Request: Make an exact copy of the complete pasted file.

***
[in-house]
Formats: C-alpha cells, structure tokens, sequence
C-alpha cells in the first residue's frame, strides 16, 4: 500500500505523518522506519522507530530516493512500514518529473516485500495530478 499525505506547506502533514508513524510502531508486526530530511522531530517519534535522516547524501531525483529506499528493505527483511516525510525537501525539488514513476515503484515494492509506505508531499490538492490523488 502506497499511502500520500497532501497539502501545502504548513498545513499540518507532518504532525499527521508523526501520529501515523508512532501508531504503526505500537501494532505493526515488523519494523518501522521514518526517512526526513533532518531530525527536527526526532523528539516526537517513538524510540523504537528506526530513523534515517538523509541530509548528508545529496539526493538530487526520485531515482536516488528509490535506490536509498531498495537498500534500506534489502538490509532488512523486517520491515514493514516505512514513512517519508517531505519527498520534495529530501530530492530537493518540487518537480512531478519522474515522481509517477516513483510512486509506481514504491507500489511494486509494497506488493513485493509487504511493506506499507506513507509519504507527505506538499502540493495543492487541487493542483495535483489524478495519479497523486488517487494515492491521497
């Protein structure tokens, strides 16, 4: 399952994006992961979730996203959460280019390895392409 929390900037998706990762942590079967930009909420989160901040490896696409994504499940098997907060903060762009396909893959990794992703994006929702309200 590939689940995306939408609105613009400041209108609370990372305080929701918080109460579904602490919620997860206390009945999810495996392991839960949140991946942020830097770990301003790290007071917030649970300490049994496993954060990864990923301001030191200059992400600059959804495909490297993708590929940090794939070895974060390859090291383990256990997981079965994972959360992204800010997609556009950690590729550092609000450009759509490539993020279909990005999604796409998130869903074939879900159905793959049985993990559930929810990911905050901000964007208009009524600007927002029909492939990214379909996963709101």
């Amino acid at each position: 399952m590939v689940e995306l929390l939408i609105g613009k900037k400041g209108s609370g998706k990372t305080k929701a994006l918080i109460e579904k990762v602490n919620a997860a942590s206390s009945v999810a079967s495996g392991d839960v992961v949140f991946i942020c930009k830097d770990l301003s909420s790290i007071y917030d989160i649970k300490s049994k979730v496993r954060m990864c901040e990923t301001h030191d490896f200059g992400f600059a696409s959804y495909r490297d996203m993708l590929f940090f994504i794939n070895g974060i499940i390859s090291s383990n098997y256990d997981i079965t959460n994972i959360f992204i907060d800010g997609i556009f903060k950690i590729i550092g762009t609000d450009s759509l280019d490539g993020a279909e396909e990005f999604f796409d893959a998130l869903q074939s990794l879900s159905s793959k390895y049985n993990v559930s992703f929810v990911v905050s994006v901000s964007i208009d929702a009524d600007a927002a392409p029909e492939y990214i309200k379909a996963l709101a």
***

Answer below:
[in-house]
Formats: C-alpha cells, structure tokens, sequence
C-alpha cells in the first residue's frame, strides 16, 4: 500500500505523518522506519522507530530516493512500514518529473516485500495530478 499525505506547506502533514508513524510502531508486526530530511522531530517519534535522516547524501531525483529506499528493505527483511516525510525537501525539488514513476515503484515494492509506505508531499490538492490523488 502506497499511502500520500497532501497539502501545502504548513498545513499540518507532518504532525499527521508523526501520529501515523508512532501508531504503526505500537501494532505493526515488523519494523518501522521514518526517512526526513533532518531530525527536527526526532523528539516526537517513538524510540523504537528506526530513523534515517538523509541530509548528508545529496539526493538530487526520485531515482536516488528509490535506490536509498531498495537498500534500506534489502538490509532488512523486517520491515514493514516505512514513512517519508517531505519527498520534495529530501530530492530537493518540487518537480512531478519522474515522481509517477516513483510512486509506481514504491507500489511494486509494497506488493513485493509487504511493506506499507506513507509519504507527505506538499502540493495543492487541487493542483495535483489524478495519479497523486488517487494515492491521497
């Protein structure tokens, strides 16, 4: 399952994006992961979730996203959460280019390895392409 929390900037998706990762942590079967930009909420989160901040490896696409994504499940098997907060903060762009396909893959990794992703994006929702309200 590939689940995306939408609105613009400041209108609370990372305080929701918080109460579904602490919620997860206390009945999810495996392991839960949140991946942020830097770990301003790290007071917030649970300490049994496993954060990864990923301001030191200059992400600059959804495909490297993708590929940090794939070895974060390859090291383990256990997981079965994972959360992204800010997609556009950690590729550092609000450009759509490539993020279909990005999604796409998130869903074939879900159905793959049985993990559930929810990911905050901000964007208009009524600007927002029909492939990214379909996963709101």
């Amino acid at each position: 399952m590939v689940e995306l929390l939408i609105g613009k900037k400041g209108s609370g998706k990372t305080k929701a994006l918080i109460e579904k990762v602490n919620a997860a942590s206390s009945v999810a079967s495996g392991d839960v992961v949140f991946i942020c930009k830097d770990l301003s909420s790290i007071y917030d989160i649970k300490s049994k979730v496993r954060m990864c901040e990923t301001h030191d490896f200059g992400f600059a696409s959804y495909r490297d996203m993708l590929f940090f994504i794939n070895g974060i499940i390859s090291s383990n098997y256990d997981i079965t959460n994972i959360f992204i907060d800010g997609i556009f903060k950690i590729i550092g762009t609000d450009s759509l280019d490539g993020a279909e396909e990005f999604f796409d893959a998130l869903q074939s990794l879900s159905s793959k390895y049985n993990v559930s992703f929810v990911v905050s994006v901000s964007i208009d929702a009524d600007a927002a392409p029909e492939y990214i309200k379909a996963l709101a």